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June 8 is World Oceans Day. The special day draws our awareness to the health of our oceans around the world.
As I read articles I realized how crucial the connection is between our health and the oceans’ health. Healthy oceans, healthy us. Unhealthy oceans, unhealthy us.
While my posts on Journey With Healthy Me typically focus on health and wellness for humankind, I felt compelled to share a different kind of post tonight.
Our futures and the future of our planet depend on the health of our oceans. And how are Earth’s oceans faring? They are in trouble.
The Heart and Lungs of the Planet
No matter where you live, you are connected to the oceans. Even land locked midwesterners, like me, are intricately linked to the seas.
The oceans of Earth are the heart and lungs of the planet. They produce over half of the world’s oxygen and absorb 50 times more carbon dioxide than the atmosphere. Covering 70% of the earth’s surface, oceans transport heat from the equator to the poles, regulating climate and weather patterns.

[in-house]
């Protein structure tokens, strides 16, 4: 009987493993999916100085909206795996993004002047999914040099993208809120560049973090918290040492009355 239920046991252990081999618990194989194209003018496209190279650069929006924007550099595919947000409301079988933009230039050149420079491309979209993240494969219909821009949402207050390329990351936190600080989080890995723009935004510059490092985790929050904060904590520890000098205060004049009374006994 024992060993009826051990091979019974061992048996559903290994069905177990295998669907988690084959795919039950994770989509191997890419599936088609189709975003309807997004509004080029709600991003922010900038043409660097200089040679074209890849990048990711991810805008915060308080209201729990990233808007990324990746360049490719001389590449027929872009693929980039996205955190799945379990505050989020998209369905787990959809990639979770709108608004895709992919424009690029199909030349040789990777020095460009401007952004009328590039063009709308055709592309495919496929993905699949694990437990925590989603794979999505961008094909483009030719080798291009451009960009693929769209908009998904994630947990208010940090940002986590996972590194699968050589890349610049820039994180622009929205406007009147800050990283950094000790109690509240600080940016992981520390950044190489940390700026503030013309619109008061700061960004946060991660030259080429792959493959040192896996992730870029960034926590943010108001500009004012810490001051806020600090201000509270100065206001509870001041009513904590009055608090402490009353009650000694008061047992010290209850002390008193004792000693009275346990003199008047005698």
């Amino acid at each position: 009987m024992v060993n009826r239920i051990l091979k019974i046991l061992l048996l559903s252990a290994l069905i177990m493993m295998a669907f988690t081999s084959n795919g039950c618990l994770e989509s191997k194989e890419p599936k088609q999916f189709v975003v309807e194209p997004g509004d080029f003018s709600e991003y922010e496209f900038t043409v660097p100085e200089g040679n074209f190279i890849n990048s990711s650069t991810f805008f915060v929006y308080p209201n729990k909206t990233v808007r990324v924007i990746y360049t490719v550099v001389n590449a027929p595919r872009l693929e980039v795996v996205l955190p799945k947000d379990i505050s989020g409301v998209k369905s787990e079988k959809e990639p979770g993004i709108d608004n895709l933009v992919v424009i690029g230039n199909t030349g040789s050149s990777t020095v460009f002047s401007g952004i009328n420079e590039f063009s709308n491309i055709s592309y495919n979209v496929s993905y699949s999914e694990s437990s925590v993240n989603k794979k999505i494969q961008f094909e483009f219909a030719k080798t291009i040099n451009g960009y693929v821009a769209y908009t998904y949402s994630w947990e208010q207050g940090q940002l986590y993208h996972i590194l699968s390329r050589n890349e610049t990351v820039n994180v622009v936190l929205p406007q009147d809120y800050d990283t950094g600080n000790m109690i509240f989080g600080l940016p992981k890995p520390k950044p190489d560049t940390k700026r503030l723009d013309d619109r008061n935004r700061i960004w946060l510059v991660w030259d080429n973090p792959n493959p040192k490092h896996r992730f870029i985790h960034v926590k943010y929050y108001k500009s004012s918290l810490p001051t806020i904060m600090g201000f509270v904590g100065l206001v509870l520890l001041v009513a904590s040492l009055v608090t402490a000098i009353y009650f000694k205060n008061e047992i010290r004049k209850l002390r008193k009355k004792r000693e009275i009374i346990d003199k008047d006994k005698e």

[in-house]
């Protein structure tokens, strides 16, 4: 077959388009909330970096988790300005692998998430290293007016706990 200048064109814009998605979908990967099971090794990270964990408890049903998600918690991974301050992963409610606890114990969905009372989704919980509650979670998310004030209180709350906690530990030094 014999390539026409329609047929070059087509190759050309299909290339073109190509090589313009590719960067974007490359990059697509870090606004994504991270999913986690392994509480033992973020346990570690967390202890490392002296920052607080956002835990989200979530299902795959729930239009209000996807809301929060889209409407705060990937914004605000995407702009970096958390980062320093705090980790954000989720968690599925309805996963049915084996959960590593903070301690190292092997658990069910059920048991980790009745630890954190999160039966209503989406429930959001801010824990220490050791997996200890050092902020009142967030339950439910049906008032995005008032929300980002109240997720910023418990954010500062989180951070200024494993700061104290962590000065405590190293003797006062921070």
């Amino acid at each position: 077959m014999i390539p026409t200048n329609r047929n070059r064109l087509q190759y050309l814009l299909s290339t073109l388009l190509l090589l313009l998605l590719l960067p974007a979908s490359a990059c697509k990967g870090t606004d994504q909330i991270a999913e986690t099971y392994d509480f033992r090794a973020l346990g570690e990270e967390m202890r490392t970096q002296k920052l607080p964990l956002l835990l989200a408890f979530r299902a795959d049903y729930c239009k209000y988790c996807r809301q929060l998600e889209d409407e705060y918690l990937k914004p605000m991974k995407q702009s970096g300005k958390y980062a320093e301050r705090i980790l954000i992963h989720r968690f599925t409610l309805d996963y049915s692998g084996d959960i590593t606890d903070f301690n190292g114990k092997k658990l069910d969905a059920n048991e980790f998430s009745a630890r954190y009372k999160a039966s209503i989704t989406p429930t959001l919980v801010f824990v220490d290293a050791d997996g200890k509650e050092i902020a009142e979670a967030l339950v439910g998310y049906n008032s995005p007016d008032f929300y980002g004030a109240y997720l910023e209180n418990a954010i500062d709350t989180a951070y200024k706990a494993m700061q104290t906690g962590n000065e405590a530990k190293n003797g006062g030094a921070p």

Oceans are also important in the transportation and trade industry, and in providing jobs, food and ingredients used in medicines.
Plus there are health benefits associated with being near the sea. Swimming in the ocean improves blood circulation, helps with joint pain, improves muscular strength and promotes longevity. The salty seawater contains minerals that help moisturize and heal the skin.
Beyond the physical benefits, being near the ocean lowers stress and anxiety, reduces heart and respiration rates and eases depression.
Threats to the Oceans
Human activities are threatening the health of the oceans, which in turn threatens our own wellbeing.
More than 80% of marine pollution comes from land based activities. From coral bleaching to a rise in sea level, the whole marine ecosystem is rapidly changing.
Threats to the oceans include:
- global warming
- pesticides and agricultural products that end up in coastal waters, depleting oxygen and killing marine life and plants
- sewage and runoff from factories and industrial plants
- oil spills